Associate Sports Editor
The Women’s Swim team has struggled to make a name for themselves ever since their debut in 2013, with only four people holding the team together.
Fast forward a few years to 2016 and the swim team has their first ever recruited class of 11 freshmen. These freshmen are fast. They all swim different events and bring huge depth to a team that once had only 4 people.
Now in 20202, we are only a few months out from graduation and losing the fastest recruiting class the swim team has ever had. These seniors have carried their team to their best win record to date. As well as a handful of them receiving the ‘Fuddruckers Athlete of the Week’ award, and for some of them, more than once.
“These seniors have been with me since the beginning almost. I recruited them the year after I started coaching this team and it has been incredible seeing them grow as people and swimmers,” said head coach Erin Cammann. “Many fast swims are expected, but this will be a big opportunity for the team to prove themselves in this new conference and the last time for the seniors to compete to the best of their ability before retirement.”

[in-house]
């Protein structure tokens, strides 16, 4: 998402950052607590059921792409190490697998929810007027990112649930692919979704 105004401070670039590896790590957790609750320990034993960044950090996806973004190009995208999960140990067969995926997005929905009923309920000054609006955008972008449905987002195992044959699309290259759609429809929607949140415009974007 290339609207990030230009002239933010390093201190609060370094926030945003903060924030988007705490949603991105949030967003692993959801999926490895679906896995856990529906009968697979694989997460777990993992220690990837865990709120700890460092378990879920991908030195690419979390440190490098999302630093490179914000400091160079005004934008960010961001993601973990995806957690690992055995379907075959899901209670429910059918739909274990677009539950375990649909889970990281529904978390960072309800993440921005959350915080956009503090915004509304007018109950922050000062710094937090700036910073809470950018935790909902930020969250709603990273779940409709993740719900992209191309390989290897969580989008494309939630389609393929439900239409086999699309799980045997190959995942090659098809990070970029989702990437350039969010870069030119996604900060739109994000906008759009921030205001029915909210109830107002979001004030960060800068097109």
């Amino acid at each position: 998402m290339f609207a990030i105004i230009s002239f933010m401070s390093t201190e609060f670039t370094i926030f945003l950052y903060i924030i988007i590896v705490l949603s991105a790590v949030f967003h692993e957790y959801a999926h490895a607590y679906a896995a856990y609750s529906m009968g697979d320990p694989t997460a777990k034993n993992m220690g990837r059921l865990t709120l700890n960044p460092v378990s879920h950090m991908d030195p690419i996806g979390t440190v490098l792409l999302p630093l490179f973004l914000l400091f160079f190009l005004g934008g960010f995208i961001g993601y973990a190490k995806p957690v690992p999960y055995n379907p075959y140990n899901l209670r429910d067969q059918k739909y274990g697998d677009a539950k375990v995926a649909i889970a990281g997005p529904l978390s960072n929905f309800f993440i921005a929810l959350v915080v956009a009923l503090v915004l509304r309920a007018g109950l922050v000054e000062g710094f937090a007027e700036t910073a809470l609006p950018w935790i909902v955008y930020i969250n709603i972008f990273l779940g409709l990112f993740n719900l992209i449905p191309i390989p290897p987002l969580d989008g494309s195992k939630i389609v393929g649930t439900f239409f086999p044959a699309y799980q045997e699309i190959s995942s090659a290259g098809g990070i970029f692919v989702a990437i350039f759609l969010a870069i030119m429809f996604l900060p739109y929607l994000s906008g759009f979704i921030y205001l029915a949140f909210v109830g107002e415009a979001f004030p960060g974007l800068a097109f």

Although the team will lose some of the fastest swimmers they have ever had, the team is expected to have a strong incoming freshmen class.
The recruited class from last year is already strong, but the program is continuing to grow with this Division I transition.
So far there are three girls committed to swim next season. Gabby Saffer from Pennsylvania, a strong breaststroker, which is vital for this team who will be losing three breaststrokers the end of this season; Jenna Durgin from Massachusetts, who can swim any event she is put into but is strongest in the freestyle and individual medley; and finally, Kayla Stone who is also from Massachusetts and another very strong breaststroker. “I am so fired up for these incoming freshmen that have committed so far. They are adding so much depth and speed to our program and I hope future recruits will see that and it will build the team even more in the years to come,” Cammann said.